Supervisor since 2006-given a number of verbal warnings-CCTV footage showing him consuming food-no record of payment-supervisor claimed he ‘forgot to pay’-attempted to pay next day-breach of trust-one month’s notice and dismissed-no letter to claimant confirming dismissal-supervisor denied receiving verbal warnings-agreed received written warning-direct conflict of evidence between parties-‘lack of proper procedures’ in effecting dismissal-no formal invitation to dismissal meeting-no investigation-no letter to claimant confirming dismissal-no opportunity to appeal-did not receive full notice entitlement-unfairly dismissed.


For claimant: Himself

For respondent: company director

Decision published: 28th May, 2013

Read full decision here

Security Officer Denied Taking Money from Shopping Centre Pay Stations-Wins €46,800 for Unfair Dismissal

A security officer in a shopping centre, who denies misappropriating money from shopping centre pay stations, wins his case for unfair dismissal and is awarded €46,800.

Claimant was security officer employed by property management company-manager carried out investigation into alleged misappropriation of funds-manager satisfied that findings merited referral onwards for possible disciplinary action-referred case to company director-claimant categorically denied taking money-respondent in liquidation and failed to appear-Tribunal not satisfied claimant misappropriated money-respondent did not prove dismissal was fair-uncontested evidence of claimant-unfair dismissal claim succeeds-awarded €46,800 and four weeks’ pay under Minimum Notice and Terms of Employment Acts.

For claimant: Elaine Morgan BL instructed by David Burke & Co solicitors

For respondent: Derek Dunne BL instructed by McCullagh Higgins & Co. Solicitors on 9th July 2012

(No appearance by or on behalf of respondent on 15th November, 2012)

Decision published: 12th April, 2013

Read Full Decision Here

Secondary School Secretary Awarded €9,850 for Unfair Dismissal

A secondary school secretary is awarded €9,850 for unfair dismissal due to the employer’s “highly questionable” investigation into allegations.

Secondary school employer-claimant was full time secretary-number of versions of employment contract-claimant’s role to record and lodge school income-school’s power supply disconnected due to unpaid bills-unpaid newspaper-Principal became concerned about unpaid bills and stale cheques-issued warning to secretary-claimant granted leave of absence by Chairperson of Board of Management-claimant went to Australia-audit uncovered “unexplained and unaccountable absence of money” from school accounts-Principal wrote to secretary about “considerable discrepancies to accounts”-secretary invited to attend meeting-suspended secretary on full pay-secretary’s mother phoned principal-meeting attended by secretary, principal, accountant & others-disciplinary procedures invoked against secretary-another meeting requested-claimant denied stealing money from school-claimant had no access to office records to challenge allegations-EAT found unfair dismissal-accepted that there was discrepancies in school monies-audit found shortfall of €12,000 in school monies-legitimate questions to be asked-school not entitled to single out secretary-other people had access to the monies-accounting measures adopted by all members of staff ‘very slack’-was dismissal ‘reasonable’?-quality and extent of school’s investigation ‘highly questionable’-secretary had some responsibility-respondent failed to engage with process-enquiry flawed however-decision to dismiss not reasonable given it was based on flawed enquiry-€9,850 awarded to claimant for unfair dismissal.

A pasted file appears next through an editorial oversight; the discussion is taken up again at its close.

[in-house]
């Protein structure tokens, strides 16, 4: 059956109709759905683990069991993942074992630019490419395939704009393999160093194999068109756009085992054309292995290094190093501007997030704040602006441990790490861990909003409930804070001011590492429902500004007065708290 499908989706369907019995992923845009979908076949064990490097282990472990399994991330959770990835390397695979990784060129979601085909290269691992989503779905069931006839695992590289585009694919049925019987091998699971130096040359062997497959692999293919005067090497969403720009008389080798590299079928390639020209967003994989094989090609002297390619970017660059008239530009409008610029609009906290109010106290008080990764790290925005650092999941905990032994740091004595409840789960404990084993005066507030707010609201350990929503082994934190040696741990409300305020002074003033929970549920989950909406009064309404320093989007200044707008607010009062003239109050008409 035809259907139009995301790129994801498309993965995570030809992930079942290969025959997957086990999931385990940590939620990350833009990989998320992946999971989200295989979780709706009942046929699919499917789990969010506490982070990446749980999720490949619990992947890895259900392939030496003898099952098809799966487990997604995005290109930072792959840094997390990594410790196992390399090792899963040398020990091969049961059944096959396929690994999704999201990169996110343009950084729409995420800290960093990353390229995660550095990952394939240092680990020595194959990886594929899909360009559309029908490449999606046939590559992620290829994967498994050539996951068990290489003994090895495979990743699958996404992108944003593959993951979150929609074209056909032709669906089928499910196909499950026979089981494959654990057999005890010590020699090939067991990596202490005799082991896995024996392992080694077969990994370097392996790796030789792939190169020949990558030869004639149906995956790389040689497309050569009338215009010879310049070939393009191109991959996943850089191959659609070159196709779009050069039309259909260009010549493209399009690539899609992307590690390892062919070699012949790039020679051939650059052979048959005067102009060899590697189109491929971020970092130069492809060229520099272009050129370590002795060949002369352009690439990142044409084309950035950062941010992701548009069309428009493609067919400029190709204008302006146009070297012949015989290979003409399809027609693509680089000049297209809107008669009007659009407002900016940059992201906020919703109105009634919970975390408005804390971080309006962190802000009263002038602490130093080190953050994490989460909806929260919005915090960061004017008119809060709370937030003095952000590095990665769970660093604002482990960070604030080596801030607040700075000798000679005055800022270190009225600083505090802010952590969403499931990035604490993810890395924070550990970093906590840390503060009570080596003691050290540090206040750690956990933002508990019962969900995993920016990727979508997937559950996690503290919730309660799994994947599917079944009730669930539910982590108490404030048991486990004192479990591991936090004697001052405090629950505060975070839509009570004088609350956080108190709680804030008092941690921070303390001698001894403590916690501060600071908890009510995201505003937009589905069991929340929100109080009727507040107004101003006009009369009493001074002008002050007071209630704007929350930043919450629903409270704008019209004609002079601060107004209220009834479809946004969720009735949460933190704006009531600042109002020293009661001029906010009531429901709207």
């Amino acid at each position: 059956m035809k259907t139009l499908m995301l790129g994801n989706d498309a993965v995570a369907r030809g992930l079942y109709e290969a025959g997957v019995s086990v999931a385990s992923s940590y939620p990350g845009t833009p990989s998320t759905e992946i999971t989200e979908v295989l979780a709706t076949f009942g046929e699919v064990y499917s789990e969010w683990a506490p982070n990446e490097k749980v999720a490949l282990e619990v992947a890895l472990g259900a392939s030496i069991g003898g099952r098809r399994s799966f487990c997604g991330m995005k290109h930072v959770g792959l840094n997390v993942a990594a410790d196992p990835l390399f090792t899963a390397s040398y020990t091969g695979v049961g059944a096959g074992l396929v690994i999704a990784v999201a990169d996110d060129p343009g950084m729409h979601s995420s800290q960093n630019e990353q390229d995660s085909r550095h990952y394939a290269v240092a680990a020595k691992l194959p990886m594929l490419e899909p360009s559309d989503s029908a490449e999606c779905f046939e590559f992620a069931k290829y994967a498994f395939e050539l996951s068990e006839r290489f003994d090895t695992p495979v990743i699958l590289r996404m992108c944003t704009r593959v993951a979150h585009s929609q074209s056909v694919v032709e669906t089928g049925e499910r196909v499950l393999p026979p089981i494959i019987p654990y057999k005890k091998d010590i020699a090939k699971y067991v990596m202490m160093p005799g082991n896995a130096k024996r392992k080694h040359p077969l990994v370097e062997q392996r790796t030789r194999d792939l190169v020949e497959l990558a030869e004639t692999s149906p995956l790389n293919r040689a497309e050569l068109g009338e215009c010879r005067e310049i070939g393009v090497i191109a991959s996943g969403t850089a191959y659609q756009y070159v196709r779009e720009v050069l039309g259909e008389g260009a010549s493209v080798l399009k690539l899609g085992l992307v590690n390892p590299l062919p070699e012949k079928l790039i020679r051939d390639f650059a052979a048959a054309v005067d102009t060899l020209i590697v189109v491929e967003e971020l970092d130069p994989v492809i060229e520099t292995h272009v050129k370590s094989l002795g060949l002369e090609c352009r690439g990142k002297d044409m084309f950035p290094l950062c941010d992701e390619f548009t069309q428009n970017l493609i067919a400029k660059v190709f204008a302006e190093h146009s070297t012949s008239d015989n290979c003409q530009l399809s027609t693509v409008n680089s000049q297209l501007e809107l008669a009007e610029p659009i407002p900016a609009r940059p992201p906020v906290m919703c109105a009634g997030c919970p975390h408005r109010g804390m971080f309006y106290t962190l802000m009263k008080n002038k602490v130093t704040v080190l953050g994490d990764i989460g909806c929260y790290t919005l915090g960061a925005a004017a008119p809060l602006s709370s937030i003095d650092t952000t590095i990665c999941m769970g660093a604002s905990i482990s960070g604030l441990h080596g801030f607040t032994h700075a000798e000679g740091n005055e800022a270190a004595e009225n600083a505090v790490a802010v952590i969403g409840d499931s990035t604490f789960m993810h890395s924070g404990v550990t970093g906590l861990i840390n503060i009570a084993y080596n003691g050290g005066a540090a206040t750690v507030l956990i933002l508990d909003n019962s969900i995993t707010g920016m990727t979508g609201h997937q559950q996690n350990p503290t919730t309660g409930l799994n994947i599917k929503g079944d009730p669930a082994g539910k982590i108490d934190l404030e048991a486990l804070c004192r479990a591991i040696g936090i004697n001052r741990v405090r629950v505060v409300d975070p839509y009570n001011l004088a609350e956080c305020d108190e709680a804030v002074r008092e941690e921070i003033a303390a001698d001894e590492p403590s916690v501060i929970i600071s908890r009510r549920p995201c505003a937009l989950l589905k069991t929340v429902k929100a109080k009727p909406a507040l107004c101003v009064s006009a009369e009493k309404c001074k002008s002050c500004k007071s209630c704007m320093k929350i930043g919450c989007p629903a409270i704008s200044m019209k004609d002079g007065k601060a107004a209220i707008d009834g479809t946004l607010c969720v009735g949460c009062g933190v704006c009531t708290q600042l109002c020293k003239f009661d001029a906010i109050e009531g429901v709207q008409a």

For Claimant: Vernon Hegarty, SIPTU

For Respondent: Anne Hickey, Solicitor, Wine Street, Sligo

Date of Decision: 9th April, 2013

Read full decision here

Child Care Worker Dismissed for “Gross Misconduct” Awarded €19,000 for Unfair Dismissal

A child care worker who was dismissed for gross misconduct was awarded €19,000 because of “lack of proportionality” and “procedural unfairness”.

Child care worker in creche-dismissed for “gross misconduct”-failed to observe incident involving bullying-2 older boys-sock in mouth-father wanted investigation-claimant might have been on a break-did not see incident-dismissed with immediate effect-boy’s father put pressure on manager-claimant was on a break for 15 minutes-creche procedures not followed-child put at risk unnecessarily-manager did not inform claimant that meeting was disciplinary-dismissed for bringing crèche into disrepute-claimant not advised of right to appeal-manager over-ruled company disciplinary policy-child’s life had been in danger-claimant shocked to hear what happened-did not realize her job was in jeopardy-had not worked since dismissal-dismissal procedurally unfair-lacked proportionality-awarded €19,000 for unfair dismissal.

Date of decision: 21st November, 2012

For claimant: Eugene Hill BL instructed by Mercy Law Resource Centre

For Respondent: Donna Reilly BL instructed by Vivienne Matthews BL Das Group

Read full decision here

Pregnant Woman who Suffered Still Birth Awarded €72,000 for Unfair Dismissal

A pregnant woman who suffered the loss of her baby by still birth is awarded €72,000 for constructive dismissal due to unacceptable treatment at hands of her employer.

Claimant asked to compromise professional ethics-treated unacceptably in respect of pregnancy-employer unhappy that pregnancy would lead to maternity leave-increased her work load-would need to shorten her maternity leave-claimant received texts and emails while in hospital-bleed incident at hospital-claimant collected at hospital and ferried back to work-subjected to indecent comments after still birth-employer terminated part time work agreement after still birth-total disregard for claimant’s well being-speaker phone conversation-company intending to replace her-company director refused to discuss or engage-claimant leaves employment-Unfair Dismissals Act-awarded €72,000

For claimant: Neil Breheny & Co. Solicitors

For respondent: No appearance

Decision published: 15th November, 2012

Read full EAT determination here